Three major California utility companies are proposing plans to restructure customer billing based on income. Southern California Edison, Pacific Gas & Electric, and San Diego Gas & Electric state the changes are to make power more equitable, though many customers question if this will result in higher bills.
The utility companies have stated that while this flat fee appears to be an increase for most, they’re expecting about half of their customers to see a 16-21 percent reduction on their monthly statements.
Customers can still reduce their electric bills by reducing energy consumption, but with more people working from home, this could pose another obstacle standing between customers and true savings.
Essentially, higher income brackets will pay more for recurring charges compared to those in a lower bracket and less for those on a fixed income. These proposed changes are not dependent on electric usage, but an additional flat rate fee in addition to energy consumption.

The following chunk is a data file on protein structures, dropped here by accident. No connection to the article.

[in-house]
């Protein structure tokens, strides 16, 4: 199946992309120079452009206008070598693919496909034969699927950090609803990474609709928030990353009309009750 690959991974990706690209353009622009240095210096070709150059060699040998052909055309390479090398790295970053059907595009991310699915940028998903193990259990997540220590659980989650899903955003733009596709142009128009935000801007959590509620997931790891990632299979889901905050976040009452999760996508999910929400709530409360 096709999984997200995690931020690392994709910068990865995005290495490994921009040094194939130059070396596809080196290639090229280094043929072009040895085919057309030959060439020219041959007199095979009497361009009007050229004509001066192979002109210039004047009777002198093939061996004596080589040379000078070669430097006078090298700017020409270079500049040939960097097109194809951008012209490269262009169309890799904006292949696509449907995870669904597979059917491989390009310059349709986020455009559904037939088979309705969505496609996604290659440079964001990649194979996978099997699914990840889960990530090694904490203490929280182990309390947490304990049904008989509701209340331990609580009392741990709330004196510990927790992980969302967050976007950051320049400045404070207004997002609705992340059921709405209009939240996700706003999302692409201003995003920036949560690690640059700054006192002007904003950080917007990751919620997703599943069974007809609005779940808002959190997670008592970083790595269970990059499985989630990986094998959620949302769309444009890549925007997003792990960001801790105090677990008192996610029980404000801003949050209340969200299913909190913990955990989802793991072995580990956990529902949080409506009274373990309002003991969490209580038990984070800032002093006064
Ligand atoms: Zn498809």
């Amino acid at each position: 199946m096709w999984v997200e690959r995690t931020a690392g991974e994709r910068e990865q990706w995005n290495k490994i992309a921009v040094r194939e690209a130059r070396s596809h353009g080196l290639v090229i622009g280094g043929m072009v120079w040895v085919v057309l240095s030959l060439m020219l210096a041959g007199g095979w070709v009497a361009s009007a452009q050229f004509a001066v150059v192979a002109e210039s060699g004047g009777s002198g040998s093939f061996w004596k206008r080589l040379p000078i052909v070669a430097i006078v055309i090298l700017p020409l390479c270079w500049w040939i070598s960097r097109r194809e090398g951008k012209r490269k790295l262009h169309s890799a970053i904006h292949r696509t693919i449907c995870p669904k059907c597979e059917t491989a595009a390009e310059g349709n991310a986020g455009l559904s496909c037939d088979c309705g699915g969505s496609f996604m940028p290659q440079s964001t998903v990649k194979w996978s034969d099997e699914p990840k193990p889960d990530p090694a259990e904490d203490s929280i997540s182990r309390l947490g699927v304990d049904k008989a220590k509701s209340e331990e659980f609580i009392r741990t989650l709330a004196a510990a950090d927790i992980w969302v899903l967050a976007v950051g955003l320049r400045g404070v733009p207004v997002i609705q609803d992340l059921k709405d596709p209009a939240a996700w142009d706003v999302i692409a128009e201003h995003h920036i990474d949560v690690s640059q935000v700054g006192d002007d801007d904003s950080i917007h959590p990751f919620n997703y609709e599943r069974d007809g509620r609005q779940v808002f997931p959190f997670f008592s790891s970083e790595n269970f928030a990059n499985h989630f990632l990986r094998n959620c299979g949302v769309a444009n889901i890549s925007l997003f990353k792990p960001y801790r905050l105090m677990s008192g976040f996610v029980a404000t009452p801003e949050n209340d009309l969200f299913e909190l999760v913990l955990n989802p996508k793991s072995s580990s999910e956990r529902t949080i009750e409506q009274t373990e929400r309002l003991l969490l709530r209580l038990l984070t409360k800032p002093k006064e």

The proposed fixed rate changes are outlined as follows:
- Households with an annual income under $28,000 per year would pay an additional $15 or more per month depending on their territory.
- Households with annual income from $28,000 – $69,000 would pay $20 a month in Southern California Edison territory, $34 a month in San Diego Gas & Electric territory, and $30 a month in Pacific Gas & Electric territory.
- Households earning $69,000 – $180,000 would pay $51 a month in Southern California Edison and Pacific Gas & Electric territories, and $73 a month in San Diego Gas & Electric territory.
- Those with incomes above $180,000 would pay $85 a month in Southern California Edison territory, $128 a month in San Diego Gas & Electric territory, and $92 a month in Pacific Gas & Electric territory.
These fixed charges are earmarked for power poles, electric wires, customer service representatives, and other business-related upkeep costs. They are part of California legislation passed in 2022 signed into effect by Governor Gavin Newsom intended to make electricity more affordable for lower-income households.
The California Public Utilities Commission will come to a final decision sometime next year and flat rate charges will begin rolling out in 2025.